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'Tristan and Isolde': A Pleasantly Old-School Epic


Next we'll hear about a film that our reviewer describes as `boy meets girl, boy loses girl, and so on from there.' It's a new film called "Tristan & Isolde," and it revisits a classic medieval story of forbidden love. Here's Los Angeles Times and MORNING EDITION critic Kenneth Turan.

KENNETH TURAN reporting:

Love stories come and go, but few have the durability of "Tristan & Isolde." Even before German composer Richard Wagner, people have been fascinated by this Dark Ages tale of star-crossed passion and devotion that would not die.

(Soundbite of "Tristan & Isolde")

Unidentified Man #1: On behalf of Cornwall, I offer your daughter a place on our throne, the throne of England, united behind one leader.

Unidentified Man #2: Isolde, perhaps it is just that he who took your husband provides one.

Ms. SOPHIA MYLES: (As Isolde) I'm yours.

Unidentified Man #2: No. Tristan of Aragon has won you on behalf of Lord Marke. Go.

TURAN: Director Kevin Reynolds is not exactly in Wagner's league, but he's turned out a satisfactory version of this story of manly men and fervent women. This "Tristan" is a pleasantly old-fashioned epic romance. It's a bit ungainly, but finally it feels like having one of those wonderful adventure books illustrated by N.C. Wyeth or Howard Pyle come alive on the screen. This is a more realistic, pared-down "Tristan" than we've had in the past. It does away with the pestilent dragon of the original legend, as well as the love potions of Wagner's opera.

It also adds a political element by presenting the romance against the backdrop of the weak tribes of Britain yearning to unite against the region's dominant power, Ireland. Circumstances conspire to place a seriously wounded Tristan on a deserted Irish beach, where Isolde secretly nurses him back to health without revealing her royal status. Naturally, the pair fall in love. Placing healing leaves on someone's wounds tends to do that to people. They know it is not to be, but they still can't avoid the crisis of love vs. duty that has made their story a touchstone for generations.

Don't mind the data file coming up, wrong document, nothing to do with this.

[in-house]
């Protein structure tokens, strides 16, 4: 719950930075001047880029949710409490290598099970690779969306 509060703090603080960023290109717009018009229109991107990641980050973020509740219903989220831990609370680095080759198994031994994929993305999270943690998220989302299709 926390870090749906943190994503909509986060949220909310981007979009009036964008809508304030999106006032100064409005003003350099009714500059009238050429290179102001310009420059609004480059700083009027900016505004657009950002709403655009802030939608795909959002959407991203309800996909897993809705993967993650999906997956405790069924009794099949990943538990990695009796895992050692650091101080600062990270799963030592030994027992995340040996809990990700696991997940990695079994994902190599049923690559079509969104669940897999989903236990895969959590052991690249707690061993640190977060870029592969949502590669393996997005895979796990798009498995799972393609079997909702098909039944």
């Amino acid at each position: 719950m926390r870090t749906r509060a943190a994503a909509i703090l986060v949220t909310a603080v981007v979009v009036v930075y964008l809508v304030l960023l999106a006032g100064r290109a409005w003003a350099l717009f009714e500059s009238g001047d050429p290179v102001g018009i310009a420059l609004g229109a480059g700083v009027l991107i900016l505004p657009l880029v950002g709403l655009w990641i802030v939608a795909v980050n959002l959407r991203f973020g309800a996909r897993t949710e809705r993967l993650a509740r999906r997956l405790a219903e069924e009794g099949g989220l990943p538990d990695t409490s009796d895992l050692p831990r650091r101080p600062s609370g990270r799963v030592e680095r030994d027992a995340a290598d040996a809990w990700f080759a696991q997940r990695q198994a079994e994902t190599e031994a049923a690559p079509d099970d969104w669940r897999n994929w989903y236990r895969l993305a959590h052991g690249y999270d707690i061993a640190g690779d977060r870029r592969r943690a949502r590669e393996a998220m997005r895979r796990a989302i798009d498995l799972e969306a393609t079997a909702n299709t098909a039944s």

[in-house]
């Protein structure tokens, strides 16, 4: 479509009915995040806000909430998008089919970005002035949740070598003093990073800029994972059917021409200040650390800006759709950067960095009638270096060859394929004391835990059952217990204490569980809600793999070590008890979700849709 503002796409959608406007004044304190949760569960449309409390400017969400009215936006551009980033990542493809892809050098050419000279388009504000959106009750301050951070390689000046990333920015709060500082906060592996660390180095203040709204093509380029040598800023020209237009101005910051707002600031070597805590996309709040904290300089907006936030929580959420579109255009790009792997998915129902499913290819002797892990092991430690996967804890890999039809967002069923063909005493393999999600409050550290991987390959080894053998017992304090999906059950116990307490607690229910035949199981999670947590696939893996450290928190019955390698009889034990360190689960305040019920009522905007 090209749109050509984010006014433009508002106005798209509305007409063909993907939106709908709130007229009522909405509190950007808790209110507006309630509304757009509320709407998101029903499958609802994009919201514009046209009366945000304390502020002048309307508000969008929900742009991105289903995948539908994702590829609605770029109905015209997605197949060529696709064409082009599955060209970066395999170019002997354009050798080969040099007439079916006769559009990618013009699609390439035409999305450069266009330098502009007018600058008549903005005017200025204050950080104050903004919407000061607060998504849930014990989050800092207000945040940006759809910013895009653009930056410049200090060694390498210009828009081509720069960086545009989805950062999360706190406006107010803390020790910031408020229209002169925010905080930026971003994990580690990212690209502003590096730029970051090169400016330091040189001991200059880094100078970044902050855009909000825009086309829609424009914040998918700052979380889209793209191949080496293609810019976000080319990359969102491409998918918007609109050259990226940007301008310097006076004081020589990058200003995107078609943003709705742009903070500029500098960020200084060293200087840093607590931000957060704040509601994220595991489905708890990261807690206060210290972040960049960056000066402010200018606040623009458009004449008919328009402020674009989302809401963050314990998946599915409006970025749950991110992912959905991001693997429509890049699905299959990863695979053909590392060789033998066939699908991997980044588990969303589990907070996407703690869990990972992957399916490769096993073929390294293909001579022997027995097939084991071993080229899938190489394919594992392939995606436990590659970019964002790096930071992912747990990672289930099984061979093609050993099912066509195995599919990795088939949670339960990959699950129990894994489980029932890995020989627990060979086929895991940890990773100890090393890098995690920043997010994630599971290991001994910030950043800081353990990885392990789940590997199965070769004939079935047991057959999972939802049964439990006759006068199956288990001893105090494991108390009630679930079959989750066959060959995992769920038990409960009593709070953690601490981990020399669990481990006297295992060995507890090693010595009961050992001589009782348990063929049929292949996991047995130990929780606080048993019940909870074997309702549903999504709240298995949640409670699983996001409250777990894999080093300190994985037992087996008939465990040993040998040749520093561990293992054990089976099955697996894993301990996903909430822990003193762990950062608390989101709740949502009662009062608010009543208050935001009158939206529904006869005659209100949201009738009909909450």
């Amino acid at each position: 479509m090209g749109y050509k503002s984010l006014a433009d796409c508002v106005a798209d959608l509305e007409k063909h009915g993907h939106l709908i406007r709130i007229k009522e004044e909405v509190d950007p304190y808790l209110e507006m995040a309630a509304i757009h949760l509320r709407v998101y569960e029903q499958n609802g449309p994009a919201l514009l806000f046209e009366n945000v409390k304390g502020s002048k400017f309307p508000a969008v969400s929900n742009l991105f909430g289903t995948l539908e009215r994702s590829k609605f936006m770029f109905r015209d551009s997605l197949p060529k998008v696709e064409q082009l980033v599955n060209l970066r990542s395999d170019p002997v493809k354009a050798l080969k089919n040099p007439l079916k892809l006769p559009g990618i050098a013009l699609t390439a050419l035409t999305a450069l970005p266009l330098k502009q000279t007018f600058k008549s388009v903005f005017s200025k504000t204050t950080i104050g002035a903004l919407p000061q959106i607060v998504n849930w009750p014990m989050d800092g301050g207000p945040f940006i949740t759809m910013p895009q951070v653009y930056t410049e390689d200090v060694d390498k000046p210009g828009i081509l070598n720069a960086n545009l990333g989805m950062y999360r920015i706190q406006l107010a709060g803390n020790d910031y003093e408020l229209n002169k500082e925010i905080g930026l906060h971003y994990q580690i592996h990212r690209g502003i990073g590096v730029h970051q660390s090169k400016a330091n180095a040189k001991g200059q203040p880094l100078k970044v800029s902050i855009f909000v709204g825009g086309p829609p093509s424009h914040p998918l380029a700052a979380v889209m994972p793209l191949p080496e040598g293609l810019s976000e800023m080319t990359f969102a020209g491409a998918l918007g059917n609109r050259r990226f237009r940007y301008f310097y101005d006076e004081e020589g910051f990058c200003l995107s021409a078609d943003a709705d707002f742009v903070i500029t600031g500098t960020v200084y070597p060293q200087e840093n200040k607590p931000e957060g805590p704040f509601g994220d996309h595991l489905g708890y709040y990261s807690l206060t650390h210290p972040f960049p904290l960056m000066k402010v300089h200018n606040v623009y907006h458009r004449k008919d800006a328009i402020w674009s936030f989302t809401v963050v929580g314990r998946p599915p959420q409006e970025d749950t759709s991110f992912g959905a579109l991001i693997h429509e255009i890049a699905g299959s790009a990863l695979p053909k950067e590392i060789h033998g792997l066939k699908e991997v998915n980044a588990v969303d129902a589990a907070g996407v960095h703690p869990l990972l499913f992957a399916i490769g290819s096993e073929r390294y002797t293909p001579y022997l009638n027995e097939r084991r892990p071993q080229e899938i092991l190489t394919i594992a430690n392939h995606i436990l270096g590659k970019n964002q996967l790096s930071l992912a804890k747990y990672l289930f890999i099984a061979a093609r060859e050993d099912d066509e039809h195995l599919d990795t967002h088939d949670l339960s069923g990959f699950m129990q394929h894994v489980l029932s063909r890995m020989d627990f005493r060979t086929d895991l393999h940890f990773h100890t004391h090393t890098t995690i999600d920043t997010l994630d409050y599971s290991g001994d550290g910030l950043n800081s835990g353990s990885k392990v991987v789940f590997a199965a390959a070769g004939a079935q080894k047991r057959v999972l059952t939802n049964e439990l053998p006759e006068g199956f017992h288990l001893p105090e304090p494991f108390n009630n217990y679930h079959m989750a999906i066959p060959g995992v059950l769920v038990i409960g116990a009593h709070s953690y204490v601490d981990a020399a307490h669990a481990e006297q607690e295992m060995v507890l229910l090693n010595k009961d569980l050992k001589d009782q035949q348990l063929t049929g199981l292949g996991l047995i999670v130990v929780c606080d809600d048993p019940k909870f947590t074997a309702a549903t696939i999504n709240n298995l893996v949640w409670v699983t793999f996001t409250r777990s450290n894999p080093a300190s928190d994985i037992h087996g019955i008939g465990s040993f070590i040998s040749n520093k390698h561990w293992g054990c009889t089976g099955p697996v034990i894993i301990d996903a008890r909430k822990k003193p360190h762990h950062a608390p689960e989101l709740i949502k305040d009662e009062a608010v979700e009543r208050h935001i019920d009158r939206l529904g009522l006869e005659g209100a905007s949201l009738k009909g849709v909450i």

(Soundbite of "Tristan & Isolde")

Mr. JAMES FRANCO: (As Tristan) I won you in my king's name.

Ms. MYLES: (As Isolde) But I'm yours. You touched me, and I you.

Mr. FRANCO: (As Tristan) It doesn't matter.

Ms. MYLES: (As Isolde) It's the only thing that matters, Tristan. Leave with me. I'll go anywhere.

Mr. FRANCO: (As Tristan) Your marriage will end a hundred years of bloodshed.

Ms. MYLES: (As Isolde) My marriage to another man.

Mr. FRANCO: (As Tristan) Isolde.

TURAN: This "Tristan" has also done well in casting lovers who really seem to care about each other. James Franco is appropriately handsome and dashing as the great British warrior. Even better is Sophia Myles, graceful and luminous as the Irish princess who is the other half of the equation.

(Soundbite of "Tristan & Isolde")

Ms. MYLES: (As Isolde) If things were different, if we lived in a place without duty, would you be with me?

Mr. FRANCO: (As Tristan) That place does not exist.

TURAN: "Tristan & Isolde" is not all love. In fact, it features chunks of professionally done action, including copious amounts of smiting enemies with mighty swords. And the convincing look of the film makes us feel we're in a reasonable facsimile of pagan Britain. Realism, however, only goes so far. "Tristan & Isolde" does have its slightly silly moments. But rather like those fondly remembered epics of Hollywood past, it's got enough energy and entertainment value to carry the day.

INSKEEP: The comments of Los Angeles Times and MORNING EDITION film critic Kenneth Turan.

This is NPR News. Transcript provided by NPR, Copyright NPR.

Kenneth Turan is the film critic for the Los Angeles Times and NPR's Morning Edition, as well as the director of the Los Angeles Times Book Prizes. He has been a staff writer for the Washington Post and TV Guide, and served as the Times' book review editor.

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